Novel Avian Influenza A (H7N9) in China
By CAHAN San DIego
May 2, 2013
On April 1, 2013, the World Health Organization (WHO) reported the first known human infections with a novel avian influenza A (H7N9) virus almost exclusively in China. As of May 2, 128 human cases of influenza A (H7N9) virus infection have been laboratory-confirmed, including 26 deaths.
While investigations are ongoing, there is currently no evidence that the virus has become easily transmissible from person to person. Most cases have been reported in the eastern part of China, with the highest case counts in the provinces of Jiangsu, Shanghai, and Zhejiang. However, new cases continue to be reported, and case counts are likely to increase. Click here for updates.
Reporting Suspect Cases
Healthcare providers in San Diego County should be alert for suspect cases of influenza A (H7N9), especially among recent travelers to China. The Epidemiology Program should be immediately notified at (619) 692-8499 (Monday–Friday, 8:00am–5:00pm) or (858) 565-5255 (after hours) if a patient is suspected to have influenza A (H7N9) or any other novel influenza virus, regardless of rapid influenza test results.
The California Department of Public Health (CDPH) currently considers a suspect case of influenza A (H7N9) to be a patient with influenza-like illness* (ILI) that meets either of the following exposure criteria:
- Recent travel (within ≤ 10 days of illness onset) to China; OR
- Recent contact (within ≤ 10 days of illness onset) with a confirmed or probable case of influenza A (H7N9)
*ILI is defined as fever (temperature of 100°F [37.8°C] or greater) and cough and / or sore throat. Click here for the CDC criteria for confirmed and probable cases.
Laboratory Testing of Suspect Cases
Specimens from patients with suspect influenza A (H7N9) virus infection should be promptly submitted to the San Diego County Public Health Laboratory (SDCPHL) for testing, regardless of rapid influenza test results. Clinicians should obtain a nasopharyngeal swab or aspirate, place the swab or aspirate in viral transport medium, and contact the SDCPHL at (619) 692-8500 to arrange specimen transport.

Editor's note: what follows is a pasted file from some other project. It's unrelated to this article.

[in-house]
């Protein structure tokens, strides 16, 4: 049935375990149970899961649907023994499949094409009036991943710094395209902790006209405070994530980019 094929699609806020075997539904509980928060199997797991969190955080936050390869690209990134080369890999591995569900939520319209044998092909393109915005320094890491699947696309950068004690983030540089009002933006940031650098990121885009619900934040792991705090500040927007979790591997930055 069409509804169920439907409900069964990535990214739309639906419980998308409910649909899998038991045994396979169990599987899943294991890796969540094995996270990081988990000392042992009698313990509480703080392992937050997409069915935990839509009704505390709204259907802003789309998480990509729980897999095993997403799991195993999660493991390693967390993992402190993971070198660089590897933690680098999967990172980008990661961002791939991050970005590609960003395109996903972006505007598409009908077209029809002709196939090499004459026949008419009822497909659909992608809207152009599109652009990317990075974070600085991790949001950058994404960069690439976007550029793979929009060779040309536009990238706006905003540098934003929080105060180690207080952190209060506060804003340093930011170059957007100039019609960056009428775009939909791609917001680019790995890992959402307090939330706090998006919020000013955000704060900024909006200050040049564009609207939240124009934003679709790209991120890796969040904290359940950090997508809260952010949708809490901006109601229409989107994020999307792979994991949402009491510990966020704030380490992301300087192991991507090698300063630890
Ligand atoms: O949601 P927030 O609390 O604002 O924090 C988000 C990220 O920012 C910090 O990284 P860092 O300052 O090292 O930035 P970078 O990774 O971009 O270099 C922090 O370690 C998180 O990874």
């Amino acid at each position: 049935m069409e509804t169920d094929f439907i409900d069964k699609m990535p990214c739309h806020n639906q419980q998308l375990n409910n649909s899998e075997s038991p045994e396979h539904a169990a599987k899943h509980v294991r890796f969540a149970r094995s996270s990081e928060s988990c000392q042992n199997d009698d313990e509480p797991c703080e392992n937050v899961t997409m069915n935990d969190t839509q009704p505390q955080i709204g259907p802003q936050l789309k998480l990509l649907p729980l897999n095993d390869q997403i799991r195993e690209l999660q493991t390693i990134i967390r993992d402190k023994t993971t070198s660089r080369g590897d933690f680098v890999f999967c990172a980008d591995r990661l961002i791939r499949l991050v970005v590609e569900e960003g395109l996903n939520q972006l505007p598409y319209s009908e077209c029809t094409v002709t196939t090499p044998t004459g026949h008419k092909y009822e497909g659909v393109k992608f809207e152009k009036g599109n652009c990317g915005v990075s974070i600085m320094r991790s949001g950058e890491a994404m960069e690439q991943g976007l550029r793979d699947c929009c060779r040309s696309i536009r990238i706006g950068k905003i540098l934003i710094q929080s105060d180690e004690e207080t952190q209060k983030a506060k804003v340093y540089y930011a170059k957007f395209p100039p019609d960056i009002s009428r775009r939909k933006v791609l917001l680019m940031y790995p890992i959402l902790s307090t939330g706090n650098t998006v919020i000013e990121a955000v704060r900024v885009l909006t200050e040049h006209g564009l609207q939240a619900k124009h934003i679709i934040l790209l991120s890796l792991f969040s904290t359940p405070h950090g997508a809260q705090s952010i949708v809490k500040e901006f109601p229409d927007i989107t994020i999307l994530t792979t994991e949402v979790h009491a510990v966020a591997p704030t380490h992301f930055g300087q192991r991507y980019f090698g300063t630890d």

Infection Control Precautions
The CDC has issued interim guidance for influenza A (H7N9) infection control precautions. Healthcare personnel providing care for patients with confirmed, probable, or suspect influenza A (H7N9) infection should use standard precautions, including eye protection, plus contact and airborne precautions. Aerosol-generating procedures should be performed on such patients only if they are medically necessary and cannot be postponed.
These recommendations are more stringent than the infection control precautions routinely used for seasonal influenza because there is currently no vaccine for influenza A (H7N9), the virus is suspected to have a high rate of morbidity and mortality among infected patients, it has an unknown potential for person-to-person transmission, and there are currently no cases reported in the United States.
Many primary care clinics will not be able to implement all elements of airborne precautions (e.g., placing patient in airborne infection isolation room). However, all possible precautions should be taken to minimize the risk of exposure to staff and patients, including the following:
- Receptionists and phone triage personnel should ask all patients with ILI if they have had travel to China within 10 days of symptom onset.
- Patients with ILI and a history of travel to China should be given a surgical mask to wear upon entering the clinic and immediately placed in a room with a door that closes. They should not remain in waiting areas.
- If possible, these patients should be seen at the end of the day or when fewer people are in the clinic.
Click here for interim guidance on antiviral treatment of human infections with influenza A (H7N9) from the CDC. Because of the potential severity of illness associated with this infection, the CDC recommends that all confirmed, probable, and suspect cases of influenza A (H7N9), including outpatients with uncomplicated illness, be treated with neuraminidase inhibitors as early as possible. Clinicians should not wait for laboratory confirmation of influenza before initiating treatment.